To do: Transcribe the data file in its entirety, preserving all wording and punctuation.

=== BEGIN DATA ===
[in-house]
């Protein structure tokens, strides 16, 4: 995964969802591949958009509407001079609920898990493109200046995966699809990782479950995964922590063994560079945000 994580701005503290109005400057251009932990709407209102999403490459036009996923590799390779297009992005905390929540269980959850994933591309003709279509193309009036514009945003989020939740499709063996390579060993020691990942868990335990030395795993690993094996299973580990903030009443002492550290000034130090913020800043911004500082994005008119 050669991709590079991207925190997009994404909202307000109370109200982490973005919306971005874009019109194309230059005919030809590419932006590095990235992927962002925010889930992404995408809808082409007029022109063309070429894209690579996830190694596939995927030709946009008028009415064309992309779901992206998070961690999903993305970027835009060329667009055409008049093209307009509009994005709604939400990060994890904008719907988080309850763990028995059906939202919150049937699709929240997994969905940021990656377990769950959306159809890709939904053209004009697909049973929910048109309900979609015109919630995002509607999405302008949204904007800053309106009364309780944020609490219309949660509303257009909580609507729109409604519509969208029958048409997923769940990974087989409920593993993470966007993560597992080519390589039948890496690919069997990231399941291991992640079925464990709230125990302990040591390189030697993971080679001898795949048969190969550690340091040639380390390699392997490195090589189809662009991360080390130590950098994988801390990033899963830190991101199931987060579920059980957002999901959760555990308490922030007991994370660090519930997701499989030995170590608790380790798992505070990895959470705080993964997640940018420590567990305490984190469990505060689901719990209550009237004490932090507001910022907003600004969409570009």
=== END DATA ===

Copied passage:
[in-house]
């Protein structure tokens, strides 16, 4: 995964969802591949958009509407001079609920898990493109200046995966699809990782479950995964922590063994560079945000 994580701005503290109005400057251009932990709407209102999403490459036009996923590799390779297009992005905390929540269980959850994933591309003709279509193309009036514009945003989020939740499709063996390579060993020691990942868990335990030395795993690993094996299973580990903030009443002492550290000034130090913020800043911004500082994005008119 050669991709590079991207925190997009994404909202307000109370109200982490973005919306971005874009019109194309230059005919030809590419932006590095990235992927962002925010889930992404995408809808082409007029022109063309070429894209690579996830190694596939995927030709946009008028009415064309992309779901992206998070961690999903993305970027835009060329667009055409008049093209307009509009994005709604939400990060994890904008719907988080309850763990028995059906939202919150049937699709929240997994969905940021990656377990769950959306159809890709939904053209004009697909049973929910048109309900979609015109919630995002509607999405302008949204904007800053309106009364309780944020609490219309949660509303257009909580609507729109409604519509969208029958048409997923769940990974087989409920593993993470966007993560597992080519390589039948890496690919069997990231399941291991992640079925464990709230125990302990040591390189030697993971080679001898795949048969190969550690340091040639380390390699392997490195090589189809662009991360080390130590950098994988801390990033899963830190991101199931987060579920059980957002999901959760555990308490922030007991994370660090519930997701499989030995170590608790380790798992505070990895959470705080993964997640940018420590567990305490984190469990505060689901719990209550009237004490932090507001910022907003600004969409570009």